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I am designing a circuit to replace a problematic computer controlled raise/lower operation for our mobile home bed. The bed uses a 30 amp DC motor (similar to a wiper motor) and simply reverses the polarity to raise/lower the bed. Quite simple really. There is a limit switch that cuts power when the bed hits an upper limit (thereby opening the normally closed switch) and a master on/off switch controlling the main power supply from a vehicle battery.

I am confident the circuit will work fine however I would like to place an LED in the circuit somewhere to indicate when the limit switch has been activated i.e to light when the limit switch is open.

I have looked at How to create a circuit to turn off LED when switch is "ON" and turn on when "OFF" but this and other answers I can find do not have a relay or other similar load attached to the circuit so I'm unsure how to proceed.

I am considering simply bridging the level limit switch with an LED and appropriate value resistor figuring that with the switch open current will flow through the LED/resistor lighting it. With the switch closed currect will flow through the closed switch instead (path of least resistance) turning the LED off. However I am unsure of the effect the relay will have on the LED when the switch is open. Will it (in effect) try to use power through the LED/resistor thereby burning them out?

Would appreciate some tips/comments/suggestions please.

power bed schematic

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  • \$\begingroup\$ Is the limit switch really a SPDT as per your drawing? If it is you could use the unused terminal to connect the LED and a appropriate series resistor to ground. \$\endgroup\$ – Unimportant Dec 31 '18 at 10:39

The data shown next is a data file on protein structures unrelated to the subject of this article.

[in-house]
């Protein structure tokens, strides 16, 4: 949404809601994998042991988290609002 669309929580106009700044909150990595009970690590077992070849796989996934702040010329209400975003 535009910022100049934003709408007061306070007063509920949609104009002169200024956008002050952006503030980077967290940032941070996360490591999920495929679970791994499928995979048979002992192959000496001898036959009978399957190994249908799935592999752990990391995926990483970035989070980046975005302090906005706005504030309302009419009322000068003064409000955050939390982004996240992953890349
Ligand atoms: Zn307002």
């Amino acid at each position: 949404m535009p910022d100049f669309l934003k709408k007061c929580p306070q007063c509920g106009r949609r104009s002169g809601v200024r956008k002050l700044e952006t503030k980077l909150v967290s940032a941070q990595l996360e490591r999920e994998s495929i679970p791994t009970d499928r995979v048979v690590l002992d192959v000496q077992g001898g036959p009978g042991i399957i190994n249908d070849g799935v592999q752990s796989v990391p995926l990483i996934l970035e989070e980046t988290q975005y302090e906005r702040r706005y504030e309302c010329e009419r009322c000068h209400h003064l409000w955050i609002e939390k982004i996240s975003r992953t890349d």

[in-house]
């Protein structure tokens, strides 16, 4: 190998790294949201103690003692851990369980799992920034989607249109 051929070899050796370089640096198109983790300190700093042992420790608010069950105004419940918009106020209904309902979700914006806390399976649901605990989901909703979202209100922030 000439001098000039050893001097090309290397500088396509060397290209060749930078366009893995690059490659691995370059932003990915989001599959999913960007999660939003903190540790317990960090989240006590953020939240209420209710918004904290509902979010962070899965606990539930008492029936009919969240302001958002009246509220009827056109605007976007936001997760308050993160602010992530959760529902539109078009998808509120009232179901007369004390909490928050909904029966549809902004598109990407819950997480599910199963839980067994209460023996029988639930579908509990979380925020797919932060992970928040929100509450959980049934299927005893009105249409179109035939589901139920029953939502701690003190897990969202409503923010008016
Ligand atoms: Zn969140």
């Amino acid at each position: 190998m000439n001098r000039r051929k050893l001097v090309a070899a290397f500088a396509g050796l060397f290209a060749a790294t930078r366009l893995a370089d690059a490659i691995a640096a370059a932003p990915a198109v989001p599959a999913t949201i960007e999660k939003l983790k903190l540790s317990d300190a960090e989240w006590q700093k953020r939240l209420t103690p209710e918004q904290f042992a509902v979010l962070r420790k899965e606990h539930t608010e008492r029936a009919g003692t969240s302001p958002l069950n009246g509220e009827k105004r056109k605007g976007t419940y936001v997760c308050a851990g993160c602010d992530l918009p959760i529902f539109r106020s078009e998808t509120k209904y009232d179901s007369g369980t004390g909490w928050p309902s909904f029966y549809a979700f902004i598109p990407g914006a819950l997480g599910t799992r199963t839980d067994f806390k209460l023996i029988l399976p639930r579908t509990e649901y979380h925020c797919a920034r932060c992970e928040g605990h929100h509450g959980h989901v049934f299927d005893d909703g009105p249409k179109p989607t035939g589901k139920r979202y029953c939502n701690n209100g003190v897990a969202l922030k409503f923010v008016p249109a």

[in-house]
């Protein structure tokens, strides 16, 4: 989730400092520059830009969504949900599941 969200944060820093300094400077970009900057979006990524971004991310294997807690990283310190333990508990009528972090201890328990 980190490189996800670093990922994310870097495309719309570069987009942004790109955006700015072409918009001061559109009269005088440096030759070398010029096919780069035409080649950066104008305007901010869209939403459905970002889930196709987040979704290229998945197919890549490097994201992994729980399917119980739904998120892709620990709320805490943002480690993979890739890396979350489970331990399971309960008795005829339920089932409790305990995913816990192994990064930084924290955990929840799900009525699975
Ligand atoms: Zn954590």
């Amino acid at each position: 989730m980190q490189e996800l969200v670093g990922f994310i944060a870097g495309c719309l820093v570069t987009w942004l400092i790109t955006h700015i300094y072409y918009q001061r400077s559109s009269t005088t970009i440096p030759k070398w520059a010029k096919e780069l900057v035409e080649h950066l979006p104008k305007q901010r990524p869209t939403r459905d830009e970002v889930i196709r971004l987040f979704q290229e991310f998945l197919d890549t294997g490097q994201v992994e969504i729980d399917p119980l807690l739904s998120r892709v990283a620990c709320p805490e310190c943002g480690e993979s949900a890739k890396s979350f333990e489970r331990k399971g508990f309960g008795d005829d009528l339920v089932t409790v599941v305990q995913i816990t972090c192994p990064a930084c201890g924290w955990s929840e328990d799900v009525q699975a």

• \$\begingroup\$ Bridging the limit switch contact has a risk- if the LED current exceeds a few percent of coil current the relay may not drop out and result in mechanical damage or a burned out motor. This also applies to the unused contact suggestion since LED current has to flow through the relay coil. What is the relay coil current rating? \$\endgroup\$ – Spehro Pefhany Dec 31 '18 at 10:41
  • \$\begingroup\$ True, but a 30A DC motor suggests a beefy relay. A modern indicator LED can do with a single mA. That's unlikely to be anywhere close to the holding current for such a relay. \$\endgroup\$ – Unimportant Dec 31 '18 at 10:46
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    \$\begingroup\$ @Unimportant Sure, 1mA would likely be fine. Must-release current for the common DC12V T-90 30A relay is less than 8mA. If it's a typical automotive relay there probably isn't an issue, even at 15mA. Without guidance I fear OP could aim for 20mA or something. \$\endgroup\$ – Spehro Pefhany Dec 31 '18 at 10:51
  • \$\begingroup\$ @Unimportant Thanks for the suggestion but the limit switch is SPST. Sorry, I should have mentioned this. I just couldn't find an appropriate SPST graphic. The relays are automotive relays rated 30amps. \$\endgroup\$ – Drunkencelt Dec 31 '18 at 13:28
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I have carried out some breadboard tests and find that bridging the switch with an LED and 780ohm resistor does not work properly enough to be reliant. The LED lights when the switch is open but the coil is energised too as suggested by @Spehropefhany meaning the relay switches intermittently. With the switch closed the relay is energised and the LED goes out.

Not quite the effect I was looking for. I consider the only way to do this properly is to use a separate bi-pole low current relay for the LED only - connected to GND after the limit switch - so the LED is on when the switch is open and off when the switch is closed.

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  • \$\begingroup\$ 780 ohm results in roughly 15mA. That is way too much and enough to keep the relay energized. Try 10K for approximately 1mA and use a modern high brightness LED that only needs 1mA to light up brightly. \$\endgroup\$ – Unimportant Jan 1 at 12:19

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